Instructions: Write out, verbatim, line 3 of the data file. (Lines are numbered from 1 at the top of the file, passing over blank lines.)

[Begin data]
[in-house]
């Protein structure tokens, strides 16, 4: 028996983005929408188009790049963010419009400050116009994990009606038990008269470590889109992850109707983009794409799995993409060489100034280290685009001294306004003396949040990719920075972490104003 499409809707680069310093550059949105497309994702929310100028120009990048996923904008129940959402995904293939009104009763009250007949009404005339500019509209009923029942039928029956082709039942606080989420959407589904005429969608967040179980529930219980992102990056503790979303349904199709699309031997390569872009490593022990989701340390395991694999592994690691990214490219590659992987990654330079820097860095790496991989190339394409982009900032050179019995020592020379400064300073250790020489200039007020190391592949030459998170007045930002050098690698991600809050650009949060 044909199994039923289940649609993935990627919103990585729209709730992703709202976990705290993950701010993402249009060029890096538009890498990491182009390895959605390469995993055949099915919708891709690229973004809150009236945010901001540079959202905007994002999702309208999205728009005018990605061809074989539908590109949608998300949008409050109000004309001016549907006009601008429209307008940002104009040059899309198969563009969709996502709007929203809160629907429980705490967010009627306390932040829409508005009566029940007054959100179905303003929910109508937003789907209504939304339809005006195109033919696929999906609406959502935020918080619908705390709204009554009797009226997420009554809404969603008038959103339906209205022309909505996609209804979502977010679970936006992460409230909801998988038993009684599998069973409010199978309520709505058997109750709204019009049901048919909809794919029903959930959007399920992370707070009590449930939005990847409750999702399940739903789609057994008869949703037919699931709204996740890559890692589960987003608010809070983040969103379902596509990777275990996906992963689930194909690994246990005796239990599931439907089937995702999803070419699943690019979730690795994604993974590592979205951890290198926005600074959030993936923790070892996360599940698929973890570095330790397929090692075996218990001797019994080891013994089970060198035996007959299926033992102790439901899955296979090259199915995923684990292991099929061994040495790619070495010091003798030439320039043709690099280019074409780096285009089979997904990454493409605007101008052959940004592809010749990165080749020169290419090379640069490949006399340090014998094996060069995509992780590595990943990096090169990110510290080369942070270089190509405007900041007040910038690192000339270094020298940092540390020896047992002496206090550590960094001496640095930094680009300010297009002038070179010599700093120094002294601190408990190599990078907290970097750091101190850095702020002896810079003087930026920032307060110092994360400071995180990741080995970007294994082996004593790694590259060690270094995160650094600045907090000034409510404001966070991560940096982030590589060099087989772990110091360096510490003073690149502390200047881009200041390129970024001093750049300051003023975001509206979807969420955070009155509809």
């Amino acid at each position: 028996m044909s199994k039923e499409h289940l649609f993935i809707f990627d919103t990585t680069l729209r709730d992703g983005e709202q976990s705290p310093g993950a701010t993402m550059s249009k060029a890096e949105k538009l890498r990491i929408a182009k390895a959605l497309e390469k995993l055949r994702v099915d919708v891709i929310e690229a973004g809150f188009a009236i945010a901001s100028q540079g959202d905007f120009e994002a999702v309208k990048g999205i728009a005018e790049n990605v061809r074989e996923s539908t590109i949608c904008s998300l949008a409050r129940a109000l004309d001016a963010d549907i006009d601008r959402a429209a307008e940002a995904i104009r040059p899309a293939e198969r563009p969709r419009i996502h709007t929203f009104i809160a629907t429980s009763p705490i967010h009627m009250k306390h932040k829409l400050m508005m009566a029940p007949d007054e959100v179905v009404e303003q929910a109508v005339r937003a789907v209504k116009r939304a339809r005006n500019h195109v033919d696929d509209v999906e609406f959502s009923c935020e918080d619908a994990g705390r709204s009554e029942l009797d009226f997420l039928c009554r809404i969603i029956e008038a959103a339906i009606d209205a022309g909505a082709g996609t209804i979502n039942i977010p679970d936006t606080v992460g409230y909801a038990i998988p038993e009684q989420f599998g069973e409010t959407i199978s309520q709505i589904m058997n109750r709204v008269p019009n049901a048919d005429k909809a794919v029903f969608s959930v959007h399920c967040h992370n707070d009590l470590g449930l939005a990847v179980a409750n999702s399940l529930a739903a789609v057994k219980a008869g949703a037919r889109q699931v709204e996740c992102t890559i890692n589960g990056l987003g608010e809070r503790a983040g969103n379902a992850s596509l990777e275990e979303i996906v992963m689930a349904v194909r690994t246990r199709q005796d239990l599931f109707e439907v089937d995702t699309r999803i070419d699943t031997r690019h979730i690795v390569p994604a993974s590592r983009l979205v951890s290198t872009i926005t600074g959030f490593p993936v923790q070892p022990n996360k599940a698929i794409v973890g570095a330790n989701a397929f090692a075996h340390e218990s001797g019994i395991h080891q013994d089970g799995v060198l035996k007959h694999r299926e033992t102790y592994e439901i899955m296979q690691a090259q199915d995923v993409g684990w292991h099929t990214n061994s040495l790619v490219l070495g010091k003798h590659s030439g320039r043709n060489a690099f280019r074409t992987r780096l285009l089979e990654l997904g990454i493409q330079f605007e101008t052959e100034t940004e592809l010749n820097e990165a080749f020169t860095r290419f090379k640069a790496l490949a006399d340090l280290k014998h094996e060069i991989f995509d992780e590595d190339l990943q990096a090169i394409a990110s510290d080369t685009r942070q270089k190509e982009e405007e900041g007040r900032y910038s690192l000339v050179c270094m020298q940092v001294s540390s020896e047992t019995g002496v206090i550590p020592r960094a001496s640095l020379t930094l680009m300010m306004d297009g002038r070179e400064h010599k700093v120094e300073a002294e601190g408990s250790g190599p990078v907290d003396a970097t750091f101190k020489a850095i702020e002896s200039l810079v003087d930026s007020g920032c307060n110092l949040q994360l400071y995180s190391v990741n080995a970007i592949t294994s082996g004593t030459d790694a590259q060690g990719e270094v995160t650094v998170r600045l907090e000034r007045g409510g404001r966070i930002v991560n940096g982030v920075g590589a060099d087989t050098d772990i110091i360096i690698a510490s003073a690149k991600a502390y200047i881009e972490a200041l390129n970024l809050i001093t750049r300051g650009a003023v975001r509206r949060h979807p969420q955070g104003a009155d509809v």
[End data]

């Amino acid at each position: 028996m044909s199994k039923e499409h289940l649609f993935i809707f990627d919103t990585t680069l729209r709730d992703g983005e709202q976990s705290p310093g993950a701010t993402m550059s249009k060029a890096e949105k538009l890498r990491i929408a182009k390895a959605l497309e390469k995993l055949r994702v099915d919708v891709i929310e690229a973004g809150f188009a009236i945010a901001s100028q540079g959202d905007f120009e994002a999702v309208k990048g999205i728009a005018e790049n990605v061809r074989e996923s539908t590109i949608c904008s998300l949008a409050r129940a109000l004309d001016a963010d549907i006009d601008r959402a429209a307008e940002a995904i104009r040059p899309a293939e198969r563009p969709r419009i996502h709007t929203f009104i809160a629907t429980s009763p705490i967010h009627m009250k306390h932040k829409l400050m508005m009566a029940p007949d007054e959100v179905v009404e303003q929910a109508v005339r937003a789907v209504k116009r939304a339809r005006n500019h195109v033919d696929d509209v999906e609406f959502s009923c935020e918080d619908a994990g705390r709204s009554e029942l009797d009226f997420l039928c009554r809404i969603i029956e008038a959103a339906i009606d209205a022309g909505a082709g996609t209804i979502n039942i977010p679970d936006t606080v992460g409230y909801a038990i998988p038993e009684q989420f599998g069973e409010t959407i199978s309520q709505i589904m058997n109750r709204v008269p019009n049901a048919d005429k909809a794919v029903f969608s959930v959007h399920c967040h992370n707070d009590l470590g449930l939005a990847v179980a409750n999702s399940l529930a739903a789609v057994k219980a008869g949703a037919r889109q699931v709204e996740c992102t890559i890692n589960g990056l987003g608010e809070r503790a983040g969103n379902a992850s596509l990777e275990e979303i996906v992963m689930a349904v194909r690994t246990r199709q005796d239990l599931f109707e439907v089937d995702t699309r999803i070419d699943t031997r690019h979730i690795v390569p994604a993974s590592r983009l979205v951890s290198t872009i926005t600074g959030f490593p993936v923790q070892p022990n996360k599940a698929i794409v973890g570095a330790n989701a397929f090692a075996h340390e218990s001797g019994i395991h080891q013994d089970g799995v060198l035996k007959h694999r299926e033992t102790y592994e439901i899955m296979q690691a090259q199915d995923v993409g684990w292991h099929t990214n061994s040495l790619v490219l070495g010091k003798h590659s030439g320039r043709n060489a690099f280019r074409t992987r780096l285009l089979e990654l997904g990454i493409q330079f605007e101008t052959e100034t940004e592809l010749n820097e990165a080749f020169t860095r290419f090379k640069a790496l490949a006399d340090l280290k014998h094996e060069i991989f995509d992780e590595d190339l990943q990096a090169i394409a990110s510290d080369t685009r942070q270089k190509e982009e405007e900041g007040r900032y910038s690192l000339v050179c270094m020298q940092v001294s540390s020896e047992t019995g002496v206090i550590p020592r960094a001496s640095l020379t930094l680009m300010m306004d297009g002038r070179e400064h010599k700093v120094e300073a002294e601190g408990s250790g190599p990078v907290d003396a970097t750091f101190k020489a850095i702020e002896s200039l810079v003087d930026s007020g920032c307060n110092l949040q994360l400071y995180s190391v990741n080995a970007i592949t294994s082996g004593t030459d790694a590259q060690g990719e270094v995160t650094v998170r600045l907090e000034r007045g409510g404001r966070i930002v991560n940096g982030v920075g590589a060099d087989t050098d772990i110091i360096i690698a510490s003073a690149k991600a502390y200047i881009e972490a200041l390129n970024l809050i001093t750049r300051g650009a003023v975001r509206r949060h979807p969420q955070g104003a009155d509809v």